This segmentation strategy will allow you to avoid overwhelming customers with irrelevant information, keeping the community focused on providing value to each person's specific context and use case.

Engagement strategies

Creating valuable, thought-provoking content

To keep your community vibrant and engaging, create high-quality, valuable content that drives continuous participation. Here are a few key strategies:

Best practice videos

Rather than just releasing uninspiring product announcements that provoke little engagement, try developing videos explaining the "why" behind new features and sharing best practices for maximizing their value. 

Customers don't just want to know what's new—they’ll already have received an in-app/in-product notification about that! What they really want is guided advice on how to implement it.

Thought leadership posts

Use your community as a platform for driving conversations around broader topics pertinent to your product and current trends in your industry. These thought-provoking posts will undoubtedly spark insightful discussions and peer sharing of experiences.

Targeted outreach

By connecting your community to a customer success software solution, you can trigger automated emails to customers based on their product usage, making personalized content recommendations. If they haven't leveraged a new feature, for example, we can send them a link to our best practice guide.

The future of community-led growth 

As companies increasingly rely on expansions and renewals from their existing customers as a revenue engine, the community model presents exciting opportunities. Be curious! Working in customer success at an organization with a customer community affords you a unique opportunity to explore the different ways to leverage said online community as a catalyst for facilitating customer-led growth and identifying expansion opportunities.

Here are some ideas you can test:

  • Use polls and surveys to uncover unmet customer needs that could drive upsell paths
  • Start tracking engagement to identify power users who may be interested in additional products
  • Trail "office hours" for customers to discuss strategies with product experts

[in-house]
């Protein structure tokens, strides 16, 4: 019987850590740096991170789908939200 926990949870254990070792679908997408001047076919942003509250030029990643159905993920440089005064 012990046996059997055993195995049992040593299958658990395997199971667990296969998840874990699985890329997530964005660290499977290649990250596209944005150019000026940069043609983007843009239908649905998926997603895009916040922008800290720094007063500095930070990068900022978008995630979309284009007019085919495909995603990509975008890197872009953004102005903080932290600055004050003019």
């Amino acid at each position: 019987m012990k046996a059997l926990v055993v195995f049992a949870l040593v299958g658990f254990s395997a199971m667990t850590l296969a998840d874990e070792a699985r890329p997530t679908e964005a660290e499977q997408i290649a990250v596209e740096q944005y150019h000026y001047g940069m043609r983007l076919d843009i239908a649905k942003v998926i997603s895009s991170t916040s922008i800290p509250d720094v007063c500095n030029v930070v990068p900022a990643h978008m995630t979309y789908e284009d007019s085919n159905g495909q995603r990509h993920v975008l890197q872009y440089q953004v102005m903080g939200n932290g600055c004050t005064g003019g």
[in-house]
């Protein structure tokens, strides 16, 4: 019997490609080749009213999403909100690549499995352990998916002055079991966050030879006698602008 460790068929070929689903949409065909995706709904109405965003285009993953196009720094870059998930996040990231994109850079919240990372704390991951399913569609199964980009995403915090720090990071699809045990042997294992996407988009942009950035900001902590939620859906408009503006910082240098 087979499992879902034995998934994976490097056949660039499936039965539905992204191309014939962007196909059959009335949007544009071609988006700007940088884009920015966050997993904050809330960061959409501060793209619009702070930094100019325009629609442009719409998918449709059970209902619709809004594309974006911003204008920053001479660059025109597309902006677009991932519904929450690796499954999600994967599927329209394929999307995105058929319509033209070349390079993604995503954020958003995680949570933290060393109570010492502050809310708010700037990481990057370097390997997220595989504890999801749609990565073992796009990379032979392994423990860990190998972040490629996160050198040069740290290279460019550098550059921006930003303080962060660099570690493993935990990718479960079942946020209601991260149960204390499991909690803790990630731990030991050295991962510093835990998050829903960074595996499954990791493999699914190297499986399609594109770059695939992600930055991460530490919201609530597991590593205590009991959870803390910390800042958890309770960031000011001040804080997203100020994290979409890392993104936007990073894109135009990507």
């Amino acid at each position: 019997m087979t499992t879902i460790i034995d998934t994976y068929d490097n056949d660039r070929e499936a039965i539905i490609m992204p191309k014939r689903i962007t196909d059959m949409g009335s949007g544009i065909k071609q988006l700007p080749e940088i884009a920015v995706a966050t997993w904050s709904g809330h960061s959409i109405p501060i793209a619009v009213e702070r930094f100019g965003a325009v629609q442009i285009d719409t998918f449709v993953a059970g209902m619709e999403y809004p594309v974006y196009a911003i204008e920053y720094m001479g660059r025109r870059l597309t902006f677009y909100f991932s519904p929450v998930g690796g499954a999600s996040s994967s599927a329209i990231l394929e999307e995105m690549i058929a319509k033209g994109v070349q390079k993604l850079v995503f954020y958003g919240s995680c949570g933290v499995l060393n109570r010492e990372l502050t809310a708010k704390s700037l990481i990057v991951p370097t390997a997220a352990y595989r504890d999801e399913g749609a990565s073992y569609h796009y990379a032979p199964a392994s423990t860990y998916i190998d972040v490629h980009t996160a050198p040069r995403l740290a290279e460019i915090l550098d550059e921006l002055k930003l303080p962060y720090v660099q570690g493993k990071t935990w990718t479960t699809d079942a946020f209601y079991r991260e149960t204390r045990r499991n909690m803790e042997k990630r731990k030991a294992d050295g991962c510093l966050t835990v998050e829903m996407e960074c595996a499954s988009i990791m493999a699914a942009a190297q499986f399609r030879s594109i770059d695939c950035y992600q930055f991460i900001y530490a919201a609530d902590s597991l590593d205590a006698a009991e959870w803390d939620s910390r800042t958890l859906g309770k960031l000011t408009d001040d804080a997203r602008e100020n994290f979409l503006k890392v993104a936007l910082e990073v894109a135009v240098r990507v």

• Set up a dedicated space for submitting product feedback and feature requests

Your overall vision for your customer community shouldn’t just be for support and enablement but as a two-way conversation for fueling our customer's growth in tandem with your own.

The potential for growth through community-led initiatives is substantial. When customers are deeply engaged with your product and community, it can lead to significant upsells and cross-sales opportunities. As Jairaj Sounderrajan, SVP of Customer Success and Self Serve Experience at Telnyx, puts it:

Jairaj Sounderrajan

Jairaj Sounderrajan

SVP of Customer Success and Self Serve Experience at Telnyx

"It's all about growth. Here, customers are deeply immersed in the product, leading to potential upsells and cross-sales. This is the epitome of true adoption, evident when the net revenue retention (NRR) begins to soar due to increased value extraction by users.

Redefining CS: The digital shift to automation and community
In a world increasingly steered by digital momentum, understanding customer success through a digital lens is both a necessity and an opportunity. While automation and AI are rapidly reshaping the landscape, they only form part of the story.

Advice for building a customer community 

For any customer success leaders considering launching an online community, our advice is this: